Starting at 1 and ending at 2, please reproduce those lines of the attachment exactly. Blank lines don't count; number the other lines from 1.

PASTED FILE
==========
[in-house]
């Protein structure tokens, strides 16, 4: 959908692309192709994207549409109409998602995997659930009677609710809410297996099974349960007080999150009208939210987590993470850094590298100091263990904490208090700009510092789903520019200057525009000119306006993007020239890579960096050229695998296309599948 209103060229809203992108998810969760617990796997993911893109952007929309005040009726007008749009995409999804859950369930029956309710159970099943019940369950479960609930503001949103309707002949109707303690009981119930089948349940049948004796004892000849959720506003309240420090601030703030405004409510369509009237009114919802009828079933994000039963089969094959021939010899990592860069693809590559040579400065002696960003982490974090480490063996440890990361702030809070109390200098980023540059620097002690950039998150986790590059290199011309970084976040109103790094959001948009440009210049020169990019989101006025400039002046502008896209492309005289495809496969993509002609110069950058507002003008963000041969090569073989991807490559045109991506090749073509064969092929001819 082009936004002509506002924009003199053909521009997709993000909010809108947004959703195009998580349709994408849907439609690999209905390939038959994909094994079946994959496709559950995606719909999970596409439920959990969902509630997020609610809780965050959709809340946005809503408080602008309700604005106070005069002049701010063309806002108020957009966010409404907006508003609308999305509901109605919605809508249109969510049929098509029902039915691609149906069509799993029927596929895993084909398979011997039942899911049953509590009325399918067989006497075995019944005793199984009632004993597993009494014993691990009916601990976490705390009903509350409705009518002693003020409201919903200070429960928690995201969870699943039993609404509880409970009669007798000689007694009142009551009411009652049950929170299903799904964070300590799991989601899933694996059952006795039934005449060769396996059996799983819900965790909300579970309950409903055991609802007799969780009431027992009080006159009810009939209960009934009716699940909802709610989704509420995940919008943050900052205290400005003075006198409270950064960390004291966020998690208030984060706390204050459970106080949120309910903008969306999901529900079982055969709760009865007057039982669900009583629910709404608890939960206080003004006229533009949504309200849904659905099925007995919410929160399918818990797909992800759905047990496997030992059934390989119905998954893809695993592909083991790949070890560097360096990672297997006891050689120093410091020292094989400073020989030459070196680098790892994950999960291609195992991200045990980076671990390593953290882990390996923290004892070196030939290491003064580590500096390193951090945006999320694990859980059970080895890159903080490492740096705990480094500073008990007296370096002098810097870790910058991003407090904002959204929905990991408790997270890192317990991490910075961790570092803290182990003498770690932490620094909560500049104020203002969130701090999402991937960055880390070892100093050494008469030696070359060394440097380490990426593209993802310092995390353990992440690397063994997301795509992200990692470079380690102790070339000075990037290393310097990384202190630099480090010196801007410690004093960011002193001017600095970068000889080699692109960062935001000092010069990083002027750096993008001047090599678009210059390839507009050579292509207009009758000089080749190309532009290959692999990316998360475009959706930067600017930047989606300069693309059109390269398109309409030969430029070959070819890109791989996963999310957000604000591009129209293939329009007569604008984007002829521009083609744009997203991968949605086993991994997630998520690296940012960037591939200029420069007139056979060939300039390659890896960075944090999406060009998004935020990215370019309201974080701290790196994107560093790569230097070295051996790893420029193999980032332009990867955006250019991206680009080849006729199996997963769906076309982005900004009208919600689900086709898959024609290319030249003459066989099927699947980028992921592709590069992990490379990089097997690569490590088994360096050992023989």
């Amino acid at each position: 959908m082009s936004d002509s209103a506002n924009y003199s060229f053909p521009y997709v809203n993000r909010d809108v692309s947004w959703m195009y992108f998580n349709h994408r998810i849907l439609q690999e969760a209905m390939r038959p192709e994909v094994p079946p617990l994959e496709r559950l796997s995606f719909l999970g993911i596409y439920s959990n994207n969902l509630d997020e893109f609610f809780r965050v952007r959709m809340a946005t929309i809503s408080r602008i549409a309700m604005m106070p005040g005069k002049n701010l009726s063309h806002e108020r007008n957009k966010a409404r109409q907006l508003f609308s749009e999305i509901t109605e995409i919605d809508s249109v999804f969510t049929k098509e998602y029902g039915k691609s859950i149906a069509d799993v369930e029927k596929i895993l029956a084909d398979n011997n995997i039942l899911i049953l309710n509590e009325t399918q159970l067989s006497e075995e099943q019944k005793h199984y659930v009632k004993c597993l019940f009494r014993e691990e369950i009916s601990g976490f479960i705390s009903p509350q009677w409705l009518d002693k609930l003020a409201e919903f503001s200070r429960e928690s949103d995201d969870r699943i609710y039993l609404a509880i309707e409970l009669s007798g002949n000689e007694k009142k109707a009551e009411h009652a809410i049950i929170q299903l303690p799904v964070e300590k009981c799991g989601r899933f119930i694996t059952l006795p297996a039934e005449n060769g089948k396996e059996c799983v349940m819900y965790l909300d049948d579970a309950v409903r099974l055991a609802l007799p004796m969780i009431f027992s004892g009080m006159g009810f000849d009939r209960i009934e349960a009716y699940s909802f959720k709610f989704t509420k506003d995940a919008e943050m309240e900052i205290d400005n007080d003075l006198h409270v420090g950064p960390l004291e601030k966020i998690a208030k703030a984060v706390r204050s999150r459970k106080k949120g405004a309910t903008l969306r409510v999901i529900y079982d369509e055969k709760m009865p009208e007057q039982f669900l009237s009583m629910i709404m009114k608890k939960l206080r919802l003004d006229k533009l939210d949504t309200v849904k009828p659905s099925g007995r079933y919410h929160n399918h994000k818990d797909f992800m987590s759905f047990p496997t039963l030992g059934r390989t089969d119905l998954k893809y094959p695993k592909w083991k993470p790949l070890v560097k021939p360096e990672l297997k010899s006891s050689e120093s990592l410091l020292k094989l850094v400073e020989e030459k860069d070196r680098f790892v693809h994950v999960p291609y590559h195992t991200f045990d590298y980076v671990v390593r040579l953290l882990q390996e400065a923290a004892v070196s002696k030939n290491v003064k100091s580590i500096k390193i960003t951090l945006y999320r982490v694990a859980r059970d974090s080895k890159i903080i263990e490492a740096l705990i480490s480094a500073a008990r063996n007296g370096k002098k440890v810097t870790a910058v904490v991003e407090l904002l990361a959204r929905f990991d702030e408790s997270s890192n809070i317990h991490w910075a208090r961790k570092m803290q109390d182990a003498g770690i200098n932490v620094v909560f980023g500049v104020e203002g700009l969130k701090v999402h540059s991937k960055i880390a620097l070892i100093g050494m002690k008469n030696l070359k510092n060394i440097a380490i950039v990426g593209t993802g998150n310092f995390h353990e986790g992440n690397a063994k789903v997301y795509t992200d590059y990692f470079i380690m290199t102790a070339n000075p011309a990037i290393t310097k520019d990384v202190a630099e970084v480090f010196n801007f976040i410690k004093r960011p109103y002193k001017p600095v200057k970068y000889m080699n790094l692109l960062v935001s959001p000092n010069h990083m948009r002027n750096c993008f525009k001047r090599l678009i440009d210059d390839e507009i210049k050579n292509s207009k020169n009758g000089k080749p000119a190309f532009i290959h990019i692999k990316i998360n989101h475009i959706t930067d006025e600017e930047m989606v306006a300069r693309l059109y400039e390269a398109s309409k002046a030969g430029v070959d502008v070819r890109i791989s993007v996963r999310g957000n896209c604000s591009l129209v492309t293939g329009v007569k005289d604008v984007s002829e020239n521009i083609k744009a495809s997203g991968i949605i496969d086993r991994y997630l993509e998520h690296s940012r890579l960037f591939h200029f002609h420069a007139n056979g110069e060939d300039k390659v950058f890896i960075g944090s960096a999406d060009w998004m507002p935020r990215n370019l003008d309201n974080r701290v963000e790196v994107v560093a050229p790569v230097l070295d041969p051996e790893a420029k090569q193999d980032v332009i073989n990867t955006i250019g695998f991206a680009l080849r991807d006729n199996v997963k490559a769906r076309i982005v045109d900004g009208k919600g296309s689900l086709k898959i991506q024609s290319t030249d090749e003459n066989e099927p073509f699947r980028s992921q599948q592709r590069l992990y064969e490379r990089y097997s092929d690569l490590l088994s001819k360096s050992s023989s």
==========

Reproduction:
[in-house]
């Protein structure tokens, strides 16, 4: 959908692309192709994207549409109409998602995997659930009677609710809410297996099974349960007080999150009208939210987590993470850094590298100091263990904490208090700009510092789903520019200057525009000119306006993007020239890579960096050229695998296309599948 209103060229809203992108998810969760617990796997993911893109952007929309005040009726007008749009995409999804859950369930029956309710159970099943019940369950479960609930503001949103309707002949109707303690009981119930089948349940049948004796004892000849959720506003309240420090601030703030405004409510369509009237009114919802009828079933994000039963089969094959021939010899990592860069693809590559040579400065002696960003982490974090480490063996440890990361702030809070109390200098980023540059620097002690950039998150986790590059290199011309970084976040109103790094959001948009440009210049020169990019989101006025400039002046502008896209492309005289495809496969993509002609110069950058507002003008963000041969090569073989991807490559045109991506090749073509064969092929001819 082009936004002509506002924009003199053909521009997709993000909010809108947004959703195009998580349709994408849907439609690999209905390939038959994909094994079946994959496709559950995606719909999970596409439920959990969902509630997020609610809780965050959709809340946005809503408080602008309700604005106070005069002049701010063309806002108020957009966010409404907006508003609308999305509901109605919605809508249109969510049929098509029902039915691609149906069509799993029927596929895993084909398979011997039942899911049953509590009325399918067989006497075995019944005793199984009632004993597993009494014993691990009916601990976490705390009903509350409705009518002693003020409201919903200070429960928690995201969870699943039993609404509880409970009669007798000689007694009142009551009411009652049950929170299903799904964070300590799991989601899933694996059952006795039934005449060769396996059996799983819900965790909300579970309950409903055991609802007799969780009431027992009080006159009810009939209960009934009716699940909802709610989704509420995940919008943050900052205290400005003075006198409270950064960390004291966020998690208030984060706390204050459970106080949120309910903008969306999901529900079982055969709760009865007057039982669900009583629910709404608890939960206080003004006229533009949504309200849904659905099925007995919410929160399918818990797909992800759905047990496997030992059934390989119905998954893809695993592909083991790949070890560097360096990672297997006891050689120093410091020292094989400073020989030459070196680098790892994950999960291609195992991200045990980076671990390593953290882990390996923290004892070196030939290491003064580590500096390193951090945006999320694990859980059970080895890159903080490492740096705990480094500073008990007296370096002098810097870790910058991003407090904002959204929905990991408790997270890192317990991490910075961790570092803290182990003498770690932490620094909560500049104020203002969130701090999402991937960055880390070892100093050494008469030696070359060394440097380490990426593209993802310092995390353990992440690397063994997301795509992200990692470079380690102790070339000075990037290393310097990384202190630099480090010196801007410690004093960011002193001017600095970068000889080699692109960062935001000092010069990083002027750096993008001047090599678009210059390839507009050579292509207009009758000089080749190309532009290959692999990316998360475009959706930067600017930047989606300069693309059109390269398109309409030969430029070959070819890109791989996963999310957000604000591009129209293939329009007569604008984007002829521009083609744009997203991968949605086993991994997630998520690296940012960037591939200029420069007139056979060939300039390659890896960075944090999406060009998004935020990215370019309201974080701290790196994107560093790569230097070295051996790893420029193999980032332009990867955006250019991206680009080849006729199996997963769906076309982005900004009208919600689900086709898959024609290319030249003459066989099927699947980028992921592709590069992990490379990089097997690569490590088994360096050992023989």